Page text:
Global infrastructure sector-related exchange traded funds may help diversify a stock portfolio as inflation picks up ahead, but investors should keep in mind currency risks when exposed to the fluctuating foreign exchange market.
Investors should consider incorporating the often overlooked real asset category to help diversify an investment portfolio, Robert Bush, ETF Strategist at Deutsche Asset Management, said in a note.
Real assets are comprised of “tangible, physical assets, such as transportation or communication infrastructure, residential, commercial or industrial real estate; or often a commodity or energy linked asset,” Bush said. “Such assets frequently have high barriers to entry because of their physical size, the upfront capital required to create them, or the regulatory framework within which they operate (think of power plants, or airports, for example).”
These areas can also benefit from inelastic demand due to the essential services they provide and from contractual pricing and margin mechanisms that come from operating fixed utilities, tolls and bridges.[related_stories]
Bush argued that by gaining exposure to infrastructure stocks, investors can hedge against inflation, diversify a portfolio and generate attractive yields.
Real assets typically perform well during periods of rising inflation, and with President-elect Donald Trump expected to fuel growth and inflation ahead through fiscal stimulus measures, investors should begin to consider ways to shield their portfolios from inflationary pressures.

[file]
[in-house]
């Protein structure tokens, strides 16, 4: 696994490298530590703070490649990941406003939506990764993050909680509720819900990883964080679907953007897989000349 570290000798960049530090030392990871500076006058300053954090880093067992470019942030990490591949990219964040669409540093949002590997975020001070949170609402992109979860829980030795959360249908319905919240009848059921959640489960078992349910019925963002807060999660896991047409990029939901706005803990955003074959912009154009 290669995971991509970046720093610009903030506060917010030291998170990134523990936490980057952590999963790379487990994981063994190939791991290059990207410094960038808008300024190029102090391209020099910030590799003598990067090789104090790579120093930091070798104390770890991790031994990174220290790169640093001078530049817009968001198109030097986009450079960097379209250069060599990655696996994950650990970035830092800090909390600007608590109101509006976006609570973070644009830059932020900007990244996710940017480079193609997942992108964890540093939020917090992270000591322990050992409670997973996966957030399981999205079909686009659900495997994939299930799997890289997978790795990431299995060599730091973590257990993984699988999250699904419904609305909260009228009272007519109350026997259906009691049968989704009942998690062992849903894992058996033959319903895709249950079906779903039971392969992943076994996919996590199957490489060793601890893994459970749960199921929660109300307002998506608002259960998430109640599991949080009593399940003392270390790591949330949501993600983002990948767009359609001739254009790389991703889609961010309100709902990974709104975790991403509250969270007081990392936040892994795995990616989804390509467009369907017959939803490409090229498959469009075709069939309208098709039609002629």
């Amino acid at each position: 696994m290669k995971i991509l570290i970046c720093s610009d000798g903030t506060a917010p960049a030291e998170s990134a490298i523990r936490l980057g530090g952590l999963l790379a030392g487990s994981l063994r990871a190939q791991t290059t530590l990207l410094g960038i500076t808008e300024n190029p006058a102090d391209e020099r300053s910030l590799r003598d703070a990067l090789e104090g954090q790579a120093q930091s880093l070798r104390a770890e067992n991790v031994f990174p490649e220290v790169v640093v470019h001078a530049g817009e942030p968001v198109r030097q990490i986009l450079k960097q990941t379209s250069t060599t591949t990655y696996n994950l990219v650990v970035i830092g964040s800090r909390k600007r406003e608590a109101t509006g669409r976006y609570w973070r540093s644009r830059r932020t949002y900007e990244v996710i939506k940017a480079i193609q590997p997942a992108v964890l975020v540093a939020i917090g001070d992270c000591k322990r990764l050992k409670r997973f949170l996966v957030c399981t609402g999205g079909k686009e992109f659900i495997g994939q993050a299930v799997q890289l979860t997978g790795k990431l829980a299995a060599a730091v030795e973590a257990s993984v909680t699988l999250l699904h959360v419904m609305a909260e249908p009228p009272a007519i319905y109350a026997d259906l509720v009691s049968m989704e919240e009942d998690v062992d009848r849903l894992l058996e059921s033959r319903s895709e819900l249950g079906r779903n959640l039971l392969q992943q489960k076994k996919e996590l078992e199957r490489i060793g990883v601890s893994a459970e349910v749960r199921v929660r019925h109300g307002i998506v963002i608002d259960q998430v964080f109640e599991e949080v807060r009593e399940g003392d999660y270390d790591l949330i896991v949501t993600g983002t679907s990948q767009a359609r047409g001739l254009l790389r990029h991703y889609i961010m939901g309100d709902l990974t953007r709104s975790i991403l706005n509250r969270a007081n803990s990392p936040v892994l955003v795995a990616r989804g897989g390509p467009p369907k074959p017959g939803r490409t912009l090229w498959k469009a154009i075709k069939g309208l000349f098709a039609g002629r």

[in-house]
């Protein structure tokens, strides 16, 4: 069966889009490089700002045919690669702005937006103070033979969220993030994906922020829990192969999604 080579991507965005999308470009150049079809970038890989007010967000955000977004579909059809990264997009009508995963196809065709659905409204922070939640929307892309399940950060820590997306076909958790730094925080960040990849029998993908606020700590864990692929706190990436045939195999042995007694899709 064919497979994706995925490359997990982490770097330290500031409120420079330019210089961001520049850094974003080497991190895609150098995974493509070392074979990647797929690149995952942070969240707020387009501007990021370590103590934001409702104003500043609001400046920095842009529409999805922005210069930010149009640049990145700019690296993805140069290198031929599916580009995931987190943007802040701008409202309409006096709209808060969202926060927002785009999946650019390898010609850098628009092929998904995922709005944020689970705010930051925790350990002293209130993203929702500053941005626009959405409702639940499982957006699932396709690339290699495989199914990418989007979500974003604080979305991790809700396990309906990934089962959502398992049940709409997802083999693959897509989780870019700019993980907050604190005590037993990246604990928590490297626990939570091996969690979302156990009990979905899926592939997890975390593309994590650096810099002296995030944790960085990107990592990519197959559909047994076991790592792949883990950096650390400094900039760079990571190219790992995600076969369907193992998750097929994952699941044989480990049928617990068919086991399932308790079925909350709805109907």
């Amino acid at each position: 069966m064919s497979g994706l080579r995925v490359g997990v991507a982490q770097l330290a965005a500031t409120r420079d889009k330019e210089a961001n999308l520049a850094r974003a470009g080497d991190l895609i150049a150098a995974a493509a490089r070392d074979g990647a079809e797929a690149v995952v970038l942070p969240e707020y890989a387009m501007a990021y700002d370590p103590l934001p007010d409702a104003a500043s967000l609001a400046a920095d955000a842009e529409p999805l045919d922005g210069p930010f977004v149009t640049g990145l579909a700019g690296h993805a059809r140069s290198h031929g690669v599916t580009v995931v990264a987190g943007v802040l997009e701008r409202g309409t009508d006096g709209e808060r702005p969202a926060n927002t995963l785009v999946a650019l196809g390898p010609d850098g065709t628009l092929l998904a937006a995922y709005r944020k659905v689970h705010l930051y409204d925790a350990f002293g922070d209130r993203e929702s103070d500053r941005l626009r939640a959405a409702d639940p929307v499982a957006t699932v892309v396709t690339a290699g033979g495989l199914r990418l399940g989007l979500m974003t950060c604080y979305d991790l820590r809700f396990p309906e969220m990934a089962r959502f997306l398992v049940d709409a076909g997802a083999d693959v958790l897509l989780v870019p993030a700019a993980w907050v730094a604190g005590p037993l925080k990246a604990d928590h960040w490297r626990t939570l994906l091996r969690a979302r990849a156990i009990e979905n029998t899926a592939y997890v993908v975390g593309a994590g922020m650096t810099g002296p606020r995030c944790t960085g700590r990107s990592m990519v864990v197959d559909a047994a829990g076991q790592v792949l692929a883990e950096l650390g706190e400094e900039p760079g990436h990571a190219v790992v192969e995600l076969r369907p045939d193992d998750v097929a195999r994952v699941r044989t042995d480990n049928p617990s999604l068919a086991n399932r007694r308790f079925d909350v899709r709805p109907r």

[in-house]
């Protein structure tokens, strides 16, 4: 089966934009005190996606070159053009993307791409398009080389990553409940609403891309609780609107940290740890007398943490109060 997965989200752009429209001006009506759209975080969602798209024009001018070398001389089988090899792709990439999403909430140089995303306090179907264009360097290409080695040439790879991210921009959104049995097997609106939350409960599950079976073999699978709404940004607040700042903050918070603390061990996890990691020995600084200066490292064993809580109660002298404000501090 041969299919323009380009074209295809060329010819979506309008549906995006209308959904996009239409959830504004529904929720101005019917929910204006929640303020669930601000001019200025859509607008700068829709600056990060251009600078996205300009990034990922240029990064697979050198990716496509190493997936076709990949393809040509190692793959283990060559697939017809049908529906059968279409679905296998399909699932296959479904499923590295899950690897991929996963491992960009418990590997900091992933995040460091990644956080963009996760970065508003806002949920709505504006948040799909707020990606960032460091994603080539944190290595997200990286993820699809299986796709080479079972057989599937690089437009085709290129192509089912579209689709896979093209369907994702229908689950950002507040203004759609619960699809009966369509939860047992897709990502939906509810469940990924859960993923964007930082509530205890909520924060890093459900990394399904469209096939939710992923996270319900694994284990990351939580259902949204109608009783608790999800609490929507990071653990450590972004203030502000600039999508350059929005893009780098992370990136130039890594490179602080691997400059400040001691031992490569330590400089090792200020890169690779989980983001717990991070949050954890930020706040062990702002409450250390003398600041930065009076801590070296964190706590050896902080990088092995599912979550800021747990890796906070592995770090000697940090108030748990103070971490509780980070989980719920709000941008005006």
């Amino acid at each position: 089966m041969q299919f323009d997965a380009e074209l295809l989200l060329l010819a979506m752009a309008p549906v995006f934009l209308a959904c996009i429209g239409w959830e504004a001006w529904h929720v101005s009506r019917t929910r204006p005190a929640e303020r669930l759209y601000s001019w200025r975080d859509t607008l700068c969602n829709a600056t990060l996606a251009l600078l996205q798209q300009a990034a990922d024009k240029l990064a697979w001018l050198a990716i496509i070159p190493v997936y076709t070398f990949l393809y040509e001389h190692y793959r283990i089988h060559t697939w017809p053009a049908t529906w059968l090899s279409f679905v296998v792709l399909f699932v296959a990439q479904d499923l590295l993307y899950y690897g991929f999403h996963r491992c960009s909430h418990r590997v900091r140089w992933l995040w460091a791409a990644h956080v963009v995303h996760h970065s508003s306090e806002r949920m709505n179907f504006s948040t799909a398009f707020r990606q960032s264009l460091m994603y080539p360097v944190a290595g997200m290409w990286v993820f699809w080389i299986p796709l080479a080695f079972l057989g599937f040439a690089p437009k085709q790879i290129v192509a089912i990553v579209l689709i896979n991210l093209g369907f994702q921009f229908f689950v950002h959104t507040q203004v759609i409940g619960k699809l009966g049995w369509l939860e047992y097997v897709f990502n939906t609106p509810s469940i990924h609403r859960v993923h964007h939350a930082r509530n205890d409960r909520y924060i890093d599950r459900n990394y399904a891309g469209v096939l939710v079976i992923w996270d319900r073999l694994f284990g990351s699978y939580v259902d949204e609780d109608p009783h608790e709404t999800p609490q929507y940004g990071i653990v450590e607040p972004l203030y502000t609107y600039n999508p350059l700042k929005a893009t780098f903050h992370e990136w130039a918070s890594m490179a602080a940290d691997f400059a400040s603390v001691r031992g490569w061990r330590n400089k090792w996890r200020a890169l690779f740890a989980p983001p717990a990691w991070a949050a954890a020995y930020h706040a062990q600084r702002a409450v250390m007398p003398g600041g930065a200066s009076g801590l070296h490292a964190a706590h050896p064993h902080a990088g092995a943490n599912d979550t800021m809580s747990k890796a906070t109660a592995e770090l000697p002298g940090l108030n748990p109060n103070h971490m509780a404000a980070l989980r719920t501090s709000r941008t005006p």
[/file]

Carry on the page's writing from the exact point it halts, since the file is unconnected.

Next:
Infrastructure stocks are also relatively uncorrelated with stocks, providing investors with an added level of diversification. Specifically, Bush pointed out that in the period of November 11, 2015 through October 31, 2016, the correlation to the S&P 500 Index of 0.78 for the Deutsche X-trackers S&P Hedged Global Infrastructure ETF (NYSEArca: DBIF).
The sector can also produce attractive yields for income-minded investors. For example, DBIF shows a 3.05% 12-month yield.
Furthermore, with the U.S. dollar now strengthening on the improved growth outlook and speculation of a Federal Reserve interest rate hike around the corner, a hedged strategy may help investors diminish currency risk when gaining exposure to overseas markets.
Along with a 39.8% tilt toward the U.S. market, DBIF includes 9.4% Canada, 8.8% Spain, 8.1% Australia, 5.9% Italy, 5.6% United Kingdom, 4.3% France, 3.8% China, 3.1% Japan and 2.4% Mexico exposures. The fund tries to mitigate exposure to fluctuations between the U.S. dollar and non-U.S. currencies through forward currency contracts.
For more information on the infrastructure sector, visit our infrastructure category.